II. Breach of Contract Claim

Plaintiff contends that MetLife breached the life insurance contract by delaying payment, which constituted a constructive denial, and by requiring Plaintiff to sign a settlement agreement and release prior to distributing the proceeds. In Pennsylvania, to establish a breach of contract claim, a party must show (1) the existence of a contract, including its essential terms, (2) a breach of duty imposed by the contract, and (3) damages. See Ware v. Rodate Press, Inc., 322 F.3d 218, 225 (3d Cir. 2003). An action for breach of an insurance contract does not lie when the policy proceeds have been paid. See Kubrick, 2004 WL 45489, at *9 (E.D. Pa. Jan. 7, 2004); Wiener v. Banner Life Ins. Co., 2003 U.S. Dist. LEXIS 4957, at *25 (E.D. Pa. Feb. 28, 2003). We do not believe that Defendant breached the insurance contract, because MetLife paid the proceeds of the policy.

Plaintiff fails to understand the role she played in this saga by instituting a lawsuit against MetLife one month after Plaintiff submitted her claim form. The purpose of the release that MetLife sent to Plaintiff was to insulate MetLife from potential liability from the pending Pike County litigation. Its purpose was not, as is often the case in accident insurance claims, to settle the value of the claim, see, e.g., Kubrick v. Allstate Ins. Co., 2004 WL 45489, at *5--6 (E.D. Pa. Jan. 7, 2004); Kosierowski v. Allstate Ins. Co., 51 F. Supp. 2d 583, 587 (E.D. Pa. 1999); Palucis v. Cont'l Ins. Co., 1998 WL 474108, at *1 (E.D. Pa. Jul. 16, 1998); the value of the claim was already established by the face value of the policy. Any delay which occurred in the payment of the proceeds resulted from Plaintiff instituting litigation again MetLife. Furthermore, MetLife did pay the proceeds without requiring the settlement agreement and release. Because the purpose of the release was to settle the pending Pike County litigation and because MetLife did pay Plaintiff the proceeds owed, no breach of contract claim is cognizable, and summary judgment is entered in favor of Defendant.

III. Remaining Claims of Breach of the Covenant of Good Faith and Fair Dealing, Breach of Fiduciary Duty, Negligence, and Negligent Infliction of Emotional Distress

The issue here is which, if any, of the above-referenced claims are barred by Pennsylvania's gist of the action doctrine, which prevents ordinary breach of contract claims from being recast as tort claims. See Bohler-Uddendolm Am., Inc. v. Ellwood Group, Inc., 247 F.3d 79, 103--04 (3d Cir. 2001); eToll, Inc. v. Elias/Savion Advert., Inc., 811 A.2d 10, 14 (Pa. Super. Ct. 2002). In its brief, MetLife contends that all of these claims should be dismissed under the gist of the action doctrine. We agree as to the counts of negligence and negligent infliction of emotional distress, but disagree as to the counts of breach of fiduciary duty and breach of the covenant of good faith and fair dealing.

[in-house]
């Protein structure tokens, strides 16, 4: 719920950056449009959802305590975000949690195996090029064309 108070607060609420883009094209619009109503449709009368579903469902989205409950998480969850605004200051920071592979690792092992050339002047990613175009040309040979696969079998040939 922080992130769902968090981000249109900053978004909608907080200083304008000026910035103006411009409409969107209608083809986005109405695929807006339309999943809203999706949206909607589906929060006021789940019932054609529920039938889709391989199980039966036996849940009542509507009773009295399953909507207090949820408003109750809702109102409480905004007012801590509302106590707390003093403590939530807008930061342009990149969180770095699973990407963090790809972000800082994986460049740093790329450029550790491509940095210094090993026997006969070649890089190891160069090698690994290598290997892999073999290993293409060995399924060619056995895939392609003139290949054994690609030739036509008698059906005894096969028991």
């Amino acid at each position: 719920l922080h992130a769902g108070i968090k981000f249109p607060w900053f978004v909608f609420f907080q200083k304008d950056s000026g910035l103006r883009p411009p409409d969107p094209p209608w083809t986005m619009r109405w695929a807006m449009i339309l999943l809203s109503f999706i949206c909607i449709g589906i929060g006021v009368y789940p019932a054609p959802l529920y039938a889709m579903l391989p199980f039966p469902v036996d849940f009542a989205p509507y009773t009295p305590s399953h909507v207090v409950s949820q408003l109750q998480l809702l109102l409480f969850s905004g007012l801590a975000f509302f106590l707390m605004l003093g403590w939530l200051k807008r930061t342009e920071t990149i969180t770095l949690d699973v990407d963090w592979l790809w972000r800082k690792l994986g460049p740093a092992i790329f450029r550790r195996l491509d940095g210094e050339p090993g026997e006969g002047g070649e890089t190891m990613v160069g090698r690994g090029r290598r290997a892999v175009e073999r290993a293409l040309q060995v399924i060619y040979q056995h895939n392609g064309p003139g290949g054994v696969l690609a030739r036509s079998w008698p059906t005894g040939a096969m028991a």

A. Negligence

The gist of the action doctrine bars tort claims when (1) the tort claim arises solely from the contractual relationship with the parties; (2) the alleged duties breached were grounded in the contract itself; (3) any liability stems from the contract; and (4) the tort claim essentially duplicates the breach of contract claim. Reardon v. Allegheny Coll., 926 A.2d 477, 486 (Pa. Super. Ct. 2007). "[A] claim should be limited to a contract claim when the parties' obligations are defined by the terms of the contracts and not by the larger social policies embodied by the law of torts." eToll, Inc., 811 A.2d at 15. Plaintiff contends that these claims should not be barred by the gist of the action doctrine because the defendant's obligations to Plaintiff arise from the larger social policies of the UIPA and the UCSP. The requirements of the UIPA and the UCSP are regulatory in nature, and do not arise to legal duties owed to the plaintiff. See discussion supra I. Any legal duties owed to Plaintiff arise from the parties' relationship of Insurer and Beneficiary, and this relationship is governed by the insurance policy-a contract. Therefore, summary judgment must be entered in Defendant's favor as to these counts.

B. Good Faith and Fair Dealing

In Pennsylvania, "every contract has an implied term that the parties will perform their duties in good faith." Northview Motors, Inc. v. Chrysler Motors Corp., 227 F.3d 78, 91 (3d Cir. 2000); see Restatement (Second) of Contracts § 205. But see Ash v. Cont'l Ins. Co., 932 A.2d 877, 883 n.2 (Pa. 2007) (discussing whether the covenant of good faith and fair dealing is implied in every contract in Pennsylvania and declining to settle the issue). A cause of action for breach of the covenant of good faith and fair dealing is not a tort claim. Id. at 883. The duty of good faith and fair dealing is an implied covenant that arises in every contract, and thus, its breach is tantamount to a breach of contract. See id. Therefore, a breach of the duty of good faith and fair dealing is not barred by the gist of the action doctrine.